“What is Limmud?” – Answers from the “Training on Tour 2013 North America” Trenches

Participants inTOT13NA are standing before the Limmud International map, showing the more than 65 communities in 28 countries; photo by Leah Fuhr.
Participants in TOT13NA are standing before the Limmud International map, showing the more than 65 Limmud communities in 28 countries; photo by Leah Fuhr.

by Eliana Leader

About a year ago, my life changed when I was introduced to Limmud in Atlanta. As a Jewish community professional, I often hear about Jewish programs and learning opportunities around the city, but rarely do I get to accept an offer or participate in an event strictly for my own personal growth. Jewish community is available and abundant in Atlanta, but I have had a difficult time finding “my place” in all of it, even in my own home town.

“What is Limmud?,” I asked when a friend invited me to my first Limmud event.

Boy, did I get an impassioned, yet vague and confusing, mouthful. Finally, she said, “Just come, you’ll get it when you’re in it.” She was absolutely right. After my first Limmud weekend I was hooked. But while participating in Limmud certainly speaks for itself, it shouldn’t have to.

LimmudFest Atlanta+SE volunteers (article author middle); photo by Leah Fuhr
LimmudFest Atlanta+SE volunteers (article author middle); photo by Leah Fuhr

I jumped at the chance to get more involved locally, joining the LimmudFest Atlanta+SE programming committee as Shabbat chair. (Join us this coming Labor Day weekend August 30-September 2!)

As a new Limmud volunteer, I was given the opportunity to explore what it’s all about by brainstorming with Limmud leaders from all over North America over four days in Chicago at the end of June at Training on Tour 2013 North America, or TOT13NA.

Limmud activists from 14 North American communities, including Canada and, for the first time, Mexico, came to teach, learn and share. Our training was led by a fantastic team from Limmud International, including Clive Lawton, among the founders of Limmud back in 1980, and Shoshana Waskow, a Limmud Chicago founder and new Limmud International Steering Group member. It was the largest such gathering to date.

At TOT13NA, we intensely debated, contemplated and analyzed how to better our individual programs and spread the Limmud message while staying true to our shared mission. By working and training together, we strengthened our North American Limmud network. I learned that what we lack in geographical proximity, we more than make up for by sharing our tools and best practices.

“TOT13NA was an incredible experience – getting to know people from many Limmud teams across the United States and Canada,” said Limud Mexico Founder Renato Huarte. “I got the feeling that we shared our main obstacles and many possible ways to tackle them. The Mexican representatives were part of the diversity represented in Limmud in North America, and we took home lots of energy to build our second Día Limud coming up this October.”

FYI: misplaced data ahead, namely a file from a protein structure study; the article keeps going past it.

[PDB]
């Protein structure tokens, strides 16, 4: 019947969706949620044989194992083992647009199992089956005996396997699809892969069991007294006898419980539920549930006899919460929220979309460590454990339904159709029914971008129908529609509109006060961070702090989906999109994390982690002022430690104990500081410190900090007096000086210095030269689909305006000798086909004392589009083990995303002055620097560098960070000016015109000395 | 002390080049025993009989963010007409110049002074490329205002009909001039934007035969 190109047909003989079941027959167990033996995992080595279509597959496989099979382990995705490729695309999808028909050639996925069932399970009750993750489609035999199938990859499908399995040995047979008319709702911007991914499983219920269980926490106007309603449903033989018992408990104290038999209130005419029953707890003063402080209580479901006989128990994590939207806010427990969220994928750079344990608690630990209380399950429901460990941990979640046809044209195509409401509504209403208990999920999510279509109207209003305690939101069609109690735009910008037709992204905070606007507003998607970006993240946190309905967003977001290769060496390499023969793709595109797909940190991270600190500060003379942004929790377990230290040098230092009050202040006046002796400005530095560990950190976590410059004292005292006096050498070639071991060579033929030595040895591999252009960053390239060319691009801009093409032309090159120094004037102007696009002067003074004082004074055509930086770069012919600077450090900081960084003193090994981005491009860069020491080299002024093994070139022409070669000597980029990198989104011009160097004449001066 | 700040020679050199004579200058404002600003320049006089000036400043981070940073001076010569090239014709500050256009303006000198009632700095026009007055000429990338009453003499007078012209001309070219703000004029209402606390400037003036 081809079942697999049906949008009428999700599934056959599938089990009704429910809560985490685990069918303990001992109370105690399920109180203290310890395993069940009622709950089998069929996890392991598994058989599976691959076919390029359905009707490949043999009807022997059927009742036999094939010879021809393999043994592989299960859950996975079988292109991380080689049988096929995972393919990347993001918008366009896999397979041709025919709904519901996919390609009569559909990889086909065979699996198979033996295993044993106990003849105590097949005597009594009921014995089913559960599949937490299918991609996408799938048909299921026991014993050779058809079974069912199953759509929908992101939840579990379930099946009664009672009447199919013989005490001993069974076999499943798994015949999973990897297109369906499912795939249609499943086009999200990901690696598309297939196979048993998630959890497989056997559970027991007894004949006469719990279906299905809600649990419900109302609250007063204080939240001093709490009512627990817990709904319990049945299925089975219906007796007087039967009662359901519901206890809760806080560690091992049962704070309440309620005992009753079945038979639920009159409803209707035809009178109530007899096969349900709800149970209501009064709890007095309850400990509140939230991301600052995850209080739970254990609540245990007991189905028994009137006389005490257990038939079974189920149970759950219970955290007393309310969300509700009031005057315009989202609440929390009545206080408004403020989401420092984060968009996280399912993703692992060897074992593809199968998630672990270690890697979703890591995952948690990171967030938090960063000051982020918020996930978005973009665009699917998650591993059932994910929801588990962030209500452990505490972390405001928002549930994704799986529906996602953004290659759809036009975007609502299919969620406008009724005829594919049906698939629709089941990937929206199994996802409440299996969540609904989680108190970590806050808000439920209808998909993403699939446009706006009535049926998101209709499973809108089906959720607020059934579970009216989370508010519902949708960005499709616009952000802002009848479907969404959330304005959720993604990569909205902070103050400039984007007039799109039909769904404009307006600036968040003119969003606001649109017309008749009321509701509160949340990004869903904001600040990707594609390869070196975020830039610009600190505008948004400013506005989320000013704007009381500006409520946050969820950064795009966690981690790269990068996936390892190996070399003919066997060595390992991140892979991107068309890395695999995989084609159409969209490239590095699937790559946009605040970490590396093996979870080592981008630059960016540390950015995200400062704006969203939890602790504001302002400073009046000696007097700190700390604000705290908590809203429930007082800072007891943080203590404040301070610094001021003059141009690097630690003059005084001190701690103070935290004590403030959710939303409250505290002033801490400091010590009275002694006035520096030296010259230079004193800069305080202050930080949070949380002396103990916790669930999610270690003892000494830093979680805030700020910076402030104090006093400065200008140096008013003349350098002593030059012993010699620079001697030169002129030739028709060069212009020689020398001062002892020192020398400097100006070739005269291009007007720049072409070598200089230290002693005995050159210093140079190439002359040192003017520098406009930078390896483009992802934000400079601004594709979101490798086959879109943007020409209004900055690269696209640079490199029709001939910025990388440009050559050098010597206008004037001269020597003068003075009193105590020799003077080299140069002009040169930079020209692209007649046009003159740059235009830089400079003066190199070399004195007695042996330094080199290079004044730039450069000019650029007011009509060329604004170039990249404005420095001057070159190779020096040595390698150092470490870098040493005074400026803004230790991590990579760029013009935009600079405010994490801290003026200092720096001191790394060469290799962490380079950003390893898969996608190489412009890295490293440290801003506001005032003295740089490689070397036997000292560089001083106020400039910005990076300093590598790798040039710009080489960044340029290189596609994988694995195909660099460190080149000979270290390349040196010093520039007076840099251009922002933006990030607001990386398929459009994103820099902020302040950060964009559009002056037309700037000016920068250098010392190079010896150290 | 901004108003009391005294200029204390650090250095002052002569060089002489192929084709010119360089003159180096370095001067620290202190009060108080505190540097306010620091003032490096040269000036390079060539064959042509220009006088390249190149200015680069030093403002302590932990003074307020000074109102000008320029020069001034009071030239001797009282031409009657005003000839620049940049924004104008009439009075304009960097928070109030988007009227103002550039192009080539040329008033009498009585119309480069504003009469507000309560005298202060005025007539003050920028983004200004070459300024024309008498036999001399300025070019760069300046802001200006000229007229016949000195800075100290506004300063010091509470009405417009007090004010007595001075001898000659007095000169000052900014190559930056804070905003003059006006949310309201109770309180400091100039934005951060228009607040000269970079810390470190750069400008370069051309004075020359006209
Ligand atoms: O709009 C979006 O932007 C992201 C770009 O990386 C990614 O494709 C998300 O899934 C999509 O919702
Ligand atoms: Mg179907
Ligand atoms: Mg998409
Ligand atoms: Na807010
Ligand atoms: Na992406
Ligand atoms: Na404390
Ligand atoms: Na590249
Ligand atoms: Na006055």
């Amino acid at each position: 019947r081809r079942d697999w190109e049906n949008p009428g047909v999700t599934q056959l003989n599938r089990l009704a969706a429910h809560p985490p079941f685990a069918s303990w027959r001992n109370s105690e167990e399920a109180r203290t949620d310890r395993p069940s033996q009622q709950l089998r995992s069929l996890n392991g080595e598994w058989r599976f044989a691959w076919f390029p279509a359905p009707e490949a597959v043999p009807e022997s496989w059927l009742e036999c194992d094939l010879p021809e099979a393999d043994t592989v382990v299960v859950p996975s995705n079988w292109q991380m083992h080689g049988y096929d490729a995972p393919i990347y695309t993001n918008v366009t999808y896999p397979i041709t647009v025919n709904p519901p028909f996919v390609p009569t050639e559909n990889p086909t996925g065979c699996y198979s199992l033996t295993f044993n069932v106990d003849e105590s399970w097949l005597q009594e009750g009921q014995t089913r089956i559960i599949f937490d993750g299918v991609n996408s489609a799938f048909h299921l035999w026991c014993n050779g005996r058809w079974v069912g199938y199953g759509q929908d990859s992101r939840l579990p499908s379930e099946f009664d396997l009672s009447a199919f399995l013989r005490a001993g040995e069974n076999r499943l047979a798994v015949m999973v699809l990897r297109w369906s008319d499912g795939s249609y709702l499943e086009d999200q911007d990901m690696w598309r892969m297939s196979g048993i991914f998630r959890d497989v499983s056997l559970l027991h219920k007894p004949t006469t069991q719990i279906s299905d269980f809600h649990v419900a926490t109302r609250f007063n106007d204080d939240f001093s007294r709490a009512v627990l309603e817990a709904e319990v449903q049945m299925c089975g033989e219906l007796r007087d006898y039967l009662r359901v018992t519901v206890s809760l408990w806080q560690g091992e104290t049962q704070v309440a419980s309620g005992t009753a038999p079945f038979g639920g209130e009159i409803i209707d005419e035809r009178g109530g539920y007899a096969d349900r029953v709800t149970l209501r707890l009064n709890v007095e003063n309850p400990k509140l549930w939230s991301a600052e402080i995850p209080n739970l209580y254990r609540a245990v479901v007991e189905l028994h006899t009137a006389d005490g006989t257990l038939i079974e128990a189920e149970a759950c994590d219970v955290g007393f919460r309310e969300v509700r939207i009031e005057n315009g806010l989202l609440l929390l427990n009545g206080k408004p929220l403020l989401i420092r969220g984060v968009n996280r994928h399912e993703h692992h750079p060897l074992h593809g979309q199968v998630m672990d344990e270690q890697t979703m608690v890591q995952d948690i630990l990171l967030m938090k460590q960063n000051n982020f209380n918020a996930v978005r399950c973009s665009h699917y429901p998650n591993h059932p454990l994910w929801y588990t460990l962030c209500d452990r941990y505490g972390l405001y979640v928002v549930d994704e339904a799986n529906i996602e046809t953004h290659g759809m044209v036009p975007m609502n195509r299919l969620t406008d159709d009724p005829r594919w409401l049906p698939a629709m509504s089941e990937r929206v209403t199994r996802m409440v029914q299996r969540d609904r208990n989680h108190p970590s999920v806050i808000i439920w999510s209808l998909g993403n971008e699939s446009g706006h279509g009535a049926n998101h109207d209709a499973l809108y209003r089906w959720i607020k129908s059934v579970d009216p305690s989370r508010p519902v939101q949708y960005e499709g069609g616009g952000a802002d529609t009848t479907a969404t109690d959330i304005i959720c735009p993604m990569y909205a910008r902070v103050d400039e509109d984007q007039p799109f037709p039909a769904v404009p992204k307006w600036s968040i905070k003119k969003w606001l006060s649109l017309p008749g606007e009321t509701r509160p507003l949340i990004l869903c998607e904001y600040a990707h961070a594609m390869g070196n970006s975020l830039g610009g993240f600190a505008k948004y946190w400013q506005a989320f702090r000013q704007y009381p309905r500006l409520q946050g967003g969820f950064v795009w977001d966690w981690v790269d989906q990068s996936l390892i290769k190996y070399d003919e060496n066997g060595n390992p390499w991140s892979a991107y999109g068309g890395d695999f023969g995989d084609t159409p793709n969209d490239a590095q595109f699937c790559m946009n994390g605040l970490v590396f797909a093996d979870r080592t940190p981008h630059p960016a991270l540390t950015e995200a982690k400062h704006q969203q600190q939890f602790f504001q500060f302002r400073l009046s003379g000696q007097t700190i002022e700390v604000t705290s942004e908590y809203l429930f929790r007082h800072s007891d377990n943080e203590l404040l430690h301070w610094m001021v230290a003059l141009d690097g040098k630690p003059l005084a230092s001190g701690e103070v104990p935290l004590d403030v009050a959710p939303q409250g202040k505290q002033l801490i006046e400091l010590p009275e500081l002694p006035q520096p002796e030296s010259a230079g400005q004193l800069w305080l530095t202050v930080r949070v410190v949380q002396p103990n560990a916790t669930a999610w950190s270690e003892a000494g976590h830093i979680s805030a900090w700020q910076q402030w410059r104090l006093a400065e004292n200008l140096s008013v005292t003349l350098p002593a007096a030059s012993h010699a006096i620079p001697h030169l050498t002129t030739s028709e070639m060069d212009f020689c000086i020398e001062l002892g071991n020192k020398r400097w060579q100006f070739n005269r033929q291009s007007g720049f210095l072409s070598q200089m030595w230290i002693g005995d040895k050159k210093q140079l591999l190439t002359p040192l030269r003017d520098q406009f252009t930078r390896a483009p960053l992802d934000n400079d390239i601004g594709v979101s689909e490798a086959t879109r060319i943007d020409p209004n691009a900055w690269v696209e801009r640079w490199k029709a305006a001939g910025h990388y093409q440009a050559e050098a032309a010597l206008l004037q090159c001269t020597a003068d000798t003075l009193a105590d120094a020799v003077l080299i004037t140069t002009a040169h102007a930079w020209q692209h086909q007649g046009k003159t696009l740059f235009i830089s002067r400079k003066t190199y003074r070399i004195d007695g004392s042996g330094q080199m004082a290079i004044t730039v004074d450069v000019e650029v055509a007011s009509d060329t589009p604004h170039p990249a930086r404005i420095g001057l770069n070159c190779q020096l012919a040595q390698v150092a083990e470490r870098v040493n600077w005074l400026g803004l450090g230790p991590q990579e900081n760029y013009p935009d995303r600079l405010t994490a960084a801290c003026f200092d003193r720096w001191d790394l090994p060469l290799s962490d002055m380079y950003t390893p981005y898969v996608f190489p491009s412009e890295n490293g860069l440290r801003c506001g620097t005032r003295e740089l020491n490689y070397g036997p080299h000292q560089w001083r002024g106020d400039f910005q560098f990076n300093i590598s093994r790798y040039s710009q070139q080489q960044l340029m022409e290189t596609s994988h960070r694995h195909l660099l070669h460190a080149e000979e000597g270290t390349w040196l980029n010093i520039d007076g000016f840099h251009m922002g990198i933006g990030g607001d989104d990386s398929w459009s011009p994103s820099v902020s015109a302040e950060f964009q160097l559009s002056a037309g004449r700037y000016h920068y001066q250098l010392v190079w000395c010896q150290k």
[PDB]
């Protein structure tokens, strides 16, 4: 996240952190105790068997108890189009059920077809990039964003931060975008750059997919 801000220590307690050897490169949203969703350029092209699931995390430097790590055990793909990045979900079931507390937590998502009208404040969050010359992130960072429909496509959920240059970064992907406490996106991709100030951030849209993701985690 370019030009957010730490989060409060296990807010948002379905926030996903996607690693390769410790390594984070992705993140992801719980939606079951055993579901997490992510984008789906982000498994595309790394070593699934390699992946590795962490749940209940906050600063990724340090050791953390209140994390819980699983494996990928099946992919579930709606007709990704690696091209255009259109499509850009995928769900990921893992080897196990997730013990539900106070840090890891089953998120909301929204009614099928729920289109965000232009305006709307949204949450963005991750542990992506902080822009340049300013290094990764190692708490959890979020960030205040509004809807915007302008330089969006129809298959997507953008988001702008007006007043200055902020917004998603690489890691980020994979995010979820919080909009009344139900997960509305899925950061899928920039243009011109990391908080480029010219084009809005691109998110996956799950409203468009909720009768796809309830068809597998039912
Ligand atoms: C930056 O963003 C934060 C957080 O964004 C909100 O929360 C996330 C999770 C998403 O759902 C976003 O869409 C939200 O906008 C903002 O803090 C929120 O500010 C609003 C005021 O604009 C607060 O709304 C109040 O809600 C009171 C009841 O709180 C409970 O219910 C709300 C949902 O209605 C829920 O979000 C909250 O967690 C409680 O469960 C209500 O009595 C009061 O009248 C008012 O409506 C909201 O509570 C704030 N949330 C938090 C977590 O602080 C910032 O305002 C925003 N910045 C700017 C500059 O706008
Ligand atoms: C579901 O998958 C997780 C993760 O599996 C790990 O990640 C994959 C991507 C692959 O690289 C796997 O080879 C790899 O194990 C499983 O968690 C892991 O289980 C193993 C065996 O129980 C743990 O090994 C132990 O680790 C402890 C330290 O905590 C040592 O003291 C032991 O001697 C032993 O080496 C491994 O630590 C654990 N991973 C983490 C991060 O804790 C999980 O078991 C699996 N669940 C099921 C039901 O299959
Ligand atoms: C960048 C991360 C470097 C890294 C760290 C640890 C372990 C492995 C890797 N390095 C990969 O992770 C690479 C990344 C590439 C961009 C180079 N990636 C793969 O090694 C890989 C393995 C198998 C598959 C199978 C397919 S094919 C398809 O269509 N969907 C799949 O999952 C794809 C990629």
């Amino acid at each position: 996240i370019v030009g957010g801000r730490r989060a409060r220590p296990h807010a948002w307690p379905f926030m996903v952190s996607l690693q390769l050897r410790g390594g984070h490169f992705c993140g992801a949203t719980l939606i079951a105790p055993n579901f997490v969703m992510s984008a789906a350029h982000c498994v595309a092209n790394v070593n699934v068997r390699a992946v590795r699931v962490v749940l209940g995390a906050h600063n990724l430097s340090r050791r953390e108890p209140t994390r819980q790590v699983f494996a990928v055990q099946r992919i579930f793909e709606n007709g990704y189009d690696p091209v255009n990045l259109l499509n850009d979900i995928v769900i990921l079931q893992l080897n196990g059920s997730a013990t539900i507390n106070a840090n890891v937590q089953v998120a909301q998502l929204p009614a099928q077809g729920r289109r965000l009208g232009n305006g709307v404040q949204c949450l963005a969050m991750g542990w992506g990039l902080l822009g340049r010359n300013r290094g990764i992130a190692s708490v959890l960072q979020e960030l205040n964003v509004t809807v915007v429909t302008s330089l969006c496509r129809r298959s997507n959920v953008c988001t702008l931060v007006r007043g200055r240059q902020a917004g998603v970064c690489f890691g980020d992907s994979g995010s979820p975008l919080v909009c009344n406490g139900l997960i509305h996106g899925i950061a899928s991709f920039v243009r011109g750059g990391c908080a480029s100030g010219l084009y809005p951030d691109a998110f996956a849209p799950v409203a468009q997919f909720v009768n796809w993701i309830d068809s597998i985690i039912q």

TOT13NA included new and veteran Limmudniks from cities with multi-day retreats, and others with one day “tastes” of Limmud. No two cities put on the same program, and each city and Limmudnik had something to teach and something to learn.

From Limmud NOLA (New Orleans) I learned that Shabbat can actually be a cross-denominational experience, where all synagogues come together as one for a weekend of Torah and ben adam l’chavero. Lemood (Montreal) taught me that seriousness is over-rated, and that creativity and playful wit are great Jewish marketing tools. LimmudLA showed me that while leadership transitions can be exceedingly difficult, with a committed group and proper volunteer training, change can be a boost, rather than a setback.

Almost every single person who works with Limmud is a lay-leader or volunteer, which presents its own set of opportunities and challenges, but ones that all Limmud programs – in more than 65 communities in 28 countries – share.
The cross-pollination of ideas about volunteer care, creative programing, marketing, conflict management, and pooling resources was intense and enlightening. Most significant, we felt we were building a North American-wide Limmud network. One concrete manifestation of this reality: we plan to swap volunteer spots so we can attend and learn from each other’s Limmuds.

So, what is Limmud?

In true Limmud-ness, every TOT13NA participant shared a slightly different answer: An organization dedicated to Jewish learning in all its variety. A place to craft your own Jewish identity. Jewish learning without limits. A pluralistic, volunticipant-led community experience. An “unexpected” Jewish festival. A Communiversity. My spirit animal.

Who is Limmud for? It is for anyone and everyone who asks the question: “What about Judaism speaks to me?” “Where do I find meaning and purpose in my practice?” “What is being Jewish really all about?”

In truth, all those answers are right. So just come. You’ll get it when you’re in it.

Eliana Leader is the Executive Director of Young Israel of Toco Hills synagogue, and the Experience Imagineer of Jewish Kids Groups, an independent and ridiculously cool Sunday school and afterschool program in the Intown Atlanta area.